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I have an ugly problem. I have two string variables (className and staticMethod) store the name of a class and it's static method I have to call:

package {
 import flash.display.Sprite;
 import flash.utils.getDefinitionByName;
 import flash.utils.getQualifiedClassName;

 public class ClassPlay extends Sprite {

  public function ClassPlay() {
   new Foo();
   var className:String = 'Foo';
   var staticMethod:String = 'bar';
   var classClass:Class = getDefinitionByName(className) as Class;
   try {
   } catch (e:Error) {}

This is the subject class:

package {
 public class Foo {
  public static function bar():void {trace(' was called.');}

It works just perfectly. The problem when you comment out this (9th) line:

// new Foo();

Without this line it exits with an exception:

ReferenceError: Error #1065: Variable Foo is not defined.

How could I do this without that instantiation? If that is impossible, is there a way to instantiate the class from the string variable? Or if it's still a bad practice, how would you do that? (I have to work with those two unknown string variable.)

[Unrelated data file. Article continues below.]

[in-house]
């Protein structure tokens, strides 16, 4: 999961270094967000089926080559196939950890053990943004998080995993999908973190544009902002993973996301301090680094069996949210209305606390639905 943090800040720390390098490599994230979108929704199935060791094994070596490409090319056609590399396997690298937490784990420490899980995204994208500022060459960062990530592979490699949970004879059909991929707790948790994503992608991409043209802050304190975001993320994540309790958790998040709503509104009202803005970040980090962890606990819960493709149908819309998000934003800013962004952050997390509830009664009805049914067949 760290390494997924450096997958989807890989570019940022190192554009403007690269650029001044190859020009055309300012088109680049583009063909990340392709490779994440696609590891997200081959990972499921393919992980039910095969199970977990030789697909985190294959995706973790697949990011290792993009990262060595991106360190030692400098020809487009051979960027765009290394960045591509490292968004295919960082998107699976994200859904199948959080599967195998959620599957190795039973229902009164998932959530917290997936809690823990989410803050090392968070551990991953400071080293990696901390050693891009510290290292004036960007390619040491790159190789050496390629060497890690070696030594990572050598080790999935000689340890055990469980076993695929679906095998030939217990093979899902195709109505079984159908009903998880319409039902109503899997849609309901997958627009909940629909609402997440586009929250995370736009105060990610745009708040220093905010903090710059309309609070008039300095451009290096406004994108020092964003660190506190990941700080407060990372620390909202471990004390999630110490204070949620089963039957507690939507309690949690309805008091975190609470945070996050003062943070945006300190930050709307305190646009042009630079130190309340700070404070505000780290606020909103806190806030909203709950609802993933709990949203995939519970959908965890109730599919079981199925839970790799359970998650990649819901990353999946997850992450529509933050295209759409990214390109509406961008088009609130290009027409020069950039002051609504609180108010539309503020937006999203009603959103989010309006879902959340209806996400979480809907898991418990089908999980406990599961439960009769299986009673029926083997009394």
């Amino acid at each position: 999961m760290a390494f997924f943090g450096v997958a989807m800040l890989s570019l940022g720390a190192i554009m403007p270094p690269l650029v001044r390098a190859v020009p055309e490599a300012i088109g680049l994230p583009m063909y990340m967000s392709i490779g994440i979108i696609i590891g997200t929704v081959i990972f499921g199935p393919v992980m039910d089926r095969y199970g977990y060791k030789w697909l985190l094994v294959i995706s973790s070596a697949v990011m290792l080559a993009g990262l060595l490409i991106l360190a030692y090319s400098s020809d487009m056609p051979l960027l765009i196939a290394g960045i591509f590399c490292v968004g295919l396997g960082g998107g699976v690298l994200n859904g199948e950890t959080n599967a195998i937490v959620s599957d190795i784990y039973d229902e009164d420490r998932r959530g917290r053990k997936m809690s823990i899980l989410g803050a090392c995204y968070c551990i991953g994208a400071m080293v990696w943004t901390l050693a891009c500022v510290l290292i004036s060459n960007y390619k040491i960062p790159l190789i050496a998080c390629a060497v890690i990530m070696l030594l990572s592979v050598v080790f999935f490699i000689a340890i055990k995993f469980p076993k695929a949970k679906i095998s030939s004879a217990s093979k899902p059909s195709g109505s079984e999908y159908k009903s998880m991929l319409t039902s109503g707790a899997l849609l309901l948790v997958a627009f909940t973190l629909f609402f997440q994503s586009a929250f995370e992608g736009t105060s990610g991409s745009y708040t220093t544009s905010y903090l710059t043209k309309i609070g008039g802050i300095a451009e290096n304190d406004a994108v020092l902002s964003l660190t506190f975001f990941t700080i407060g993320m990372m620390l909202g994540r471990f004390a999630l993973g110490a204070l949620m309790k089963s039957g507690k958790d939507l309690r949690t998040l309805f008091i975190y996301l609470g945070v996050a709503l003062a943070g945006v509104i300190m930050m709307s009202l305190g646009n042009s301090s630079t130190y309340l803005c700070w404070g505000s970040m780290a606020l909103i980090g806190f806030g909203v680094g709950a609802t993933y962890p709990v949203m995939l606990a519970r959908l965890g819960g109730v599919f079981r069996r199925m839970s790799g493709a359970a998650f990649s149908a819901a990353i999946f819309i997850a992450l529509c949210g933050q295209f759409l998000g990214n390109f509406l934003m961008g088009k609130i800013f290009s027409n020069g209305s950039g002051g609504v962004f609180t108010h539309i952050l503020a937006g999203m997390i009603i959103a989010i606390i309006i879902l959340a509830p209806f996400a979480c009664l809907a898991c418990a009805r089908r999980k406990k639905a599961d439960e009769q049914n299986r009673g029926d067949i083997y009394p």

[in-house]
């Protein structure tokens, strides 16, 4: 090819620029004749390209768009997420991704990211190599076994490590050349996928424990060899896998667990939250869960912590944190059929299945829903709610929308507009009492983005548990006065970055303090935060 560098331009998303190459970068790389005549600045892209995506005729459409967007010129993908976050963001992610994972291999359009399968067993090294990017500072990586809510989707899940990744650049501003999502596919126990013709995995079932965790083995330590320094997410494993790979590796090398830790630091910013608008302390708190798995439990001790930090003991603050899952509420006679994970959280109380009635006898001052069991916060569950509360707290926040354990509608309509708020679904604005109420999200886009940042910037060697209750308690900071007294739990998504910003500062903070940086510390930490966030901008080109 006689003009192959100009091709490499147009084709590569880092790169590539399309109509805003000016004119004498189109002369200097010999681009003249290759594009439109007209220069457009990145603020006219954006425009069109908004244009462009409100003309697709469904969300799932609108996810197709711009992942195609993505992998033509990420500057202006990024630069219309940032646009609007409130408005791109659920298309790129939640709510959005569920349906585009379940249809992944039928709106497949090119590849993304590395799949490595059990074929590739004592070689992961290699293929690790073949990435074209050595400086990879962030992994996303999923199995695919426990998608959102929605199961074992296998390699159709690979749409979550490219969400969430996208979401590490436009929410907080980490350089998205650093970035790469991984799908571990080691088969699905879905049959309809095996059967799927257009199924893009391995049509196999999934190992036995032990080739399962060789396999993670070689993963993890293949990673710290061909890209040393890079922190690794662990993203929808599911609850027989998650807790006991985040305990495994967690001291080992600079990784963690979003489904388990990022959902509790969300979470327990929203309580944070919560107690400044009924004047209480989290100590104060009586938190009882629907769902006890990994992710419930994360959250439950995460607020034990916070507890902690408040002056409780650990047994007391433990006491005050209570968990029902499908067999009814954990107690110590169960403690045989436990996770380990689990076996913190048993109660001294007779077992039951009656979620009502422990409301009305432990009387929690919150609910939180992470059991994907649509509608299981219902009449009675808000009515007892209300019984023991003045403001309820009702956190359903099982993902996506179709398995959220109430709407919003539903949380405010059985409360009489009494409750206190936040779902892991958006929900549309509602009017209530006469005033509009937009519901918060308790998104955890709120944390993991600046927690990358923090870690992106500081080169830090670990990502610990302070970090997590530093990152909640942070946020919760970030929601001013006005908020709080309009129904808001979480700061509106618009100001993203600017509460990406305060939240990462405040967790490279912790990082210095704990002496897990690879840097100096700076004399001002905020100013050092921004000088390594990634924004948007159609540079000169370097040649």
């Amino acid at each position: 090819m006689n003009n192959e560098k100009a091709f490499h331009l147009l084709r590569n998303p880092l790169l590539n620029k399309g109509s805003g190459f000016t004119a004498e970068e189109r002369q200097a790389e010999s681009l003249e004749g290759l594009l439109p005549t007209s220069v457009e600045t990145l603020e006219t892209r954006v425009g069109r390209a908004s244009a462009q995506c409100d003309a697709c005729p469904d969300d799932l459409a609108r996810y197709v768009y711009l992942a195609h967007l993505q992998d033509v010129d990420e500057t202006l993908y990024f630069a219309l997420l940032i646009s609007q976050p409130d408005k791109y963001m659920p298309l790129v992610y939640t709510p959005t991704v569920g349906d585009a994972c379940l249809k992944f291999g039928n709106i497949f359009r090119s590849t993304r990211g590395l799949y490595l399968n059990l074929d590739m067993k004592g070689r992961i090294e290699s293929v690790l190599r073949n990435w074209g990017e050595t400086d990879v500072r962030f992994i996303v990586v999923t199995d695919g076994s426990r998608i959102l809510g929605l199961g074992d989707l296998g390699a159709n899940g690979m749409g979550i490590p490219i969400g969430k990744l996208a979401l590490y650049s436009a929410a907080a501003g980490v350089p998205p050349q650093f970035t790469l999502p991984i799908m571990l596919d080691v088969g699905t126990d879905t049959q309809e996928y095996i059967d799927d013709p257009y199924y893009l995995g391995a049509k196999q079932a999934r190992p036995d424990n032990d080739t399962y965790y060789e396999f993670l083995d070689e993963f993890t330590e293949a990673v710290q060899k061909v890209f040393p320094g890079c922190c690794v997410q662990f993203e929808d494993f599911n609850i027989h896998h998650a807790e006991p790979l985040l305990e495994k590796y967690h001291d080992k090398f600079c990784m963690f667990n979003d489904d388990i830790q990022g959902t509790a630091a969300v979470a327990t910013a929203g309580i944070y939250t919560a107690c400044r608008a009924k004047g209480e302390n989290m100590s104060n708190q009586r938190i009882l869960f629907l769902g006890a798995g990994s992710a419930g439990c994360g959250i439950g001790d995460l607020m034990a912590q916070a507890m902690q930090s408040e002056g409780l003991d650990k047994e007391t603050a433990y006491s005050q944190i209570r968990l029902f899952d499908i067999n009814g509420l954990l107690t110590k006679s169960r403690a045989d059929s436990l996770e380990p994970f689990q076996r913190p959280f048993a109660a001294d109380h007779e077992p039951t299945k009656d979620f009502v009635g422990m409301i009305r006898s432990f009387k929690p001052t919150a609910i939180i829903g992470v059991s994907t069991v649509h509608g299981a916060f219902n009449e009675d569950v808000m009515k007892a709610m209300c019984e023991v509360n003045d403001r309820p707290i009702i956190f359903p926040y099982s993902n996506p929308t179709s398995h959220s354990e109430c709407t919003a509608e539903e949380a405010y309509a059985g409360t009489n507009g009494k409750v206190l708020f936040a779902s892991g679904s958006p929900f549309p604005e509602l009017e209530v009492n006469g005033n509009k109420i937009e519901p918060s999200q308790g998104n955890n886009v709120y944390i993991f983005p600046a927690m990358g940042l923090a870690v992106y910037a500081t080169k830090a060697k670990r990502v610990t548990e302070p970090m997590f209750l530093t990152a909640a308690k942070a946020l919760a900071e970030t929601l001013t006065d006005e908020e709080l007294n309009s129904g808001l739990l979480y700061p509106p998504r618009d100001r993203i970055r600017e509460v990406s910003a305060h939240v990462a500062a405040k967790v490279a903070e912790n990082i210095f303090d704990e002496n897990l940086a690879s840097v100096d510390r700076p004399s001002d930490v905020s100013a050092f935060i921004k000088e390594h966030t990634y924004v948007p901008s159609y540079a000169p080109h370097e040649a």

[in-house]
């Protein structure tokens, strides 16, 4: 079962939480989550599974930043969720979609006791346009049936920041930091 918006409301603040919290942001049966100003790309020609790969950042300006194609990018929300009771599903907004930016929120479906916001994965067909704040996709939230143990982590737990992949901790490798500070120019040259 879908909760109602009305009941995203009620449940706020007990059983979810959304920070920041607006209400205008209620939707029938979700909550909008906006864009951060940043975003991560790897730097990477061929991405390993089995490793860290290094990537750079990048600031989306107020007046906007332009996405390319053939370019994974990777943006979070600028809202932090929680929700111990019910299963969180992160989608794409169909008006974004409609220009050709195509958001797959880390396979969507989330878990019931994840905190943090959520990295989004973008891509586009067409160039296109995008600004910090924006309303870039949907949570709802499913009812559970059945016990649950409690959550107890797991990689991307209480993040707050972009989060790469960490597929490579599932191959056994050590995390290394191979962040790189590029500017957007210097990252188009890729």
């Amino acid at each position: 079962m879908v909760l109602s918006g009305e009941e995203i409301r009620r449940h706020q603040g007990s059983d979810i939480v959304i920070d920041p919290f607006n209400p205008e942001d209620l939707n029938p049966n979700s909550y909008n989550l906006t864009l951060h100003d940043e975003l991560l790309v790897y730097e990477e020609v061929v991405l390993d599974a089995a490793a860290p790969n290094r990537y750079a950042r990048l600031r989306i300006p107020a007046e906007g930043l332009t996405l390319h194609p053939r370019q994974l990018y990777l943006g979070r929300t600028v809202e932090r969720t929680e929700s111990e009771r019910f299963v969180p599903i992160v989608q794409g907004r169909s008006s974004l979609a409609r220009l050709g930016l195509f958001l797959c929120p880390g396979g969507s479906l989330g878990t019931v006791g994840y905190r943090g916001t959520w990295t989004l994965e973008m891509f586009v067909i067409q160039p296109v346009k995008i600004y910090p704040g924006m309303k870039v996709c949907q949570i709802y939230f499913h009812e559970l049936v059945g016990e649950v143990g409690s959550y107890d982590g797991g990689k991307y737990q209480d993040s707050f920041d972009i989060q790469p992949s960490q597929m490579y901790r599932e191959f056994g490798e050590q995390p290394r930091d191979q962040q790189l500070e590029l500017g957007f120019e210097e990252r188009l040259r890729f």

Thanks in advance.

share|improve this question
up vote 8 down vote accepted

The reason is that the compiler will strip out unnecessary classes - if you don't have an explicit reference to the class Foo somewhere, it won't be present in your final application.

You could the reference elsewhere and still force it to be loaded - for example, a static array of references to the classes.

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This is also a common problem when using dependency injection in as3. For other options, check out (note: the site is down now, but should be back eventually). – RJ Regenold Jan 11 '10 at 23:15
Great thanks for the link;) Site is up again. – itarato Jan 12 '10 at 7:23

It should work if you just throw in a trace(classClass) - that should give you the reference you need, if I remember this stuff correctly.

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I don't think you even need to go that far. I belive if you just put the class name in your code (other than in a import statement) it'll get included. The complier is pretty dumb. for example: Sprite; MyClass; – Tyler Egeto Jan 12 '10 at 2:45
No, it's not working. Error was thrown when classClass was initializing. – itarato Jan 12 '10 at 7:29

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